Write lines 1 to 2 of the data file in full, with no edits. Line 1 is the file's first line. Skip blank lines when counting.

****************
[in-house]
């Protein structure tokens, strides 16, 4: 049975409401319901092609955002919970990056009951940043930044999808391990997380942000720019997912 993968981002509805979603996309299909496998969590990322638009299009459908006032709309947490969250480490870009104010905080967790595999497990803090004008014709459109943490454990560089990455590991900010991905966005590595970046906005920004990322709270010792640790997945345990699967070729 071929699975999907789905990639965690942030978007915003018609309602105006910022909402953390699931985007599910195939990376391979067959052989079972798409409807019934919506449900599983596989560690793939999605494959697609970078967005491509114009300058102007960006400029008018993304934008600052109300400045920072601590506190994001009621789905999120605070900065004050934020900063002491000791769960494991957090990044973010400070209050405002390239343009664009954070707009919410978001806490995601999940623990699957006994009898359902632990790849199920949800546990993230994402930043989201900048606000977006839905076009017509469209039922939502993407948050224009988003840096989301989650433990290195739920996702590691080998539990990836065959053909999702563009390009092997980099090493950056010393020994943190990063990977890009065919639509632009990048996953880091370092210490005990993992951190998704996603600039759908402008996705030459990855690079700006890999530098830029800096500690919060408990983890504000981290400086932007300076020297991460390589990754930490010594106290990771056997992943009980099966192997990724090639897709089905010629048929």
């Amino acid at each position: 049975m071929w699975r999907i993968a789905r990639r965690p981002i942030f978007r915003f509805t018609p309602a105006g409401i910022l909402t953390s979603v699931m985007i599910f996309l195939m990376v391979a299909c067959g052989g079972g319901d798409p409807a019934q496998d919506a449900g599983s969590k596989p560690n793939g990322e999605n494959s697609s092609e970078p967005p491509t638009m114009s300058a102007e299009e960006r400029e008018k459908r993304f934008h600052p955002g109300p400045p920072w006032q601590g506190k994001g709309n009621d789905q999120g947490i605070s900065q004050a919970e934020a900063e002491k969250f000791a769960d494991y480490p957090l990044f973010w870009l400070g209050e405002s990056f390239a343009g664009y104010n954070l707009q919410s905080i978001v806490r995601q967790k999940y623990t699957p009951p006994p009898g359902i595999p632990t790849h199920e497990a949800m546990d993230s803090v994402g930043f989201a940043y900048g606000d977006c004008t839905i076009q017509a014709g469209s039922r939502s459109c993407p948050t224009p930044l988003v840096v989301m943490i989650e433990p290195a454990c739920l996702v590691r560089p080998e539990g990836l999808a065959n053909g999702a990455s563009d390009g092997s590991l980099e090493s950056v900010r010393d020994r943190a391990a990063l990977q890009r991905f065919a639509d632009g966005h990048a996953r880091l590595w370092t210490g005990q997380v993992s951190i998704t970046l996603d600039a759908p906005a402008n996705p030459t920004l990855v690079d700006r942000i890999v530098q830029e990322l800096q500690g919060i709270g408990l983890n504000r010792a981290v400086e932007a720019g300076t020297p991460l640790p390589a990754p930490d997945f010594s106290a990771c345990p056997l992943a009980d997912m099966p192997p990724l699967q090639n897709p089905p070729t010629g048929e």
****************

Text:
[in-house]
């Protein structure tokens, strides 16, 4: 049975409401319901092609955002919970990056009951940043930044999808391990997380942000720019997912 993968981002509805979603996309299909496998969590990322638009299009459908006032709309947490969250480490870009104010905080967790595999497990803090004008014709459109943490454990560089990455590991900010991905966005590595970046906005920004990322709270010792640790997945345990699967070729 071929699975999907789905990639965690942030978007915003018609309602105006910022909402953390699931985007599910195939990376391979067959052989079972798409409807019934919506449900599983596989560690793939999605494959697609970078967005491509114009300058102007960006400029008018993304934008600052109300400045920072601590506190994001009621789905999120605070900065004050934020900063002491000791769960494991957090990044973010400070209050405002390239343009664009954070707009919410978001806490995601999940623990699957006994009898359902632990790849199920949800546990993230994402930043989201900048606000977006839905076009017509469209039922939502993407948050224009988003840096989301989650433990290195739920996702590691080998539990990836065959053909999702563009390009092997980099090493950056010393020994943190990063990977890009065919639509632009990048996953880091370092210490005990993992951190998704996603600039759908402008996705030459990855690079700006890999530098830029800096500690919060408990983890504000981290400086932007300076020297991460390589990754930490010594106290990771056997992943009980099966192997990724090639897709089905010629048929």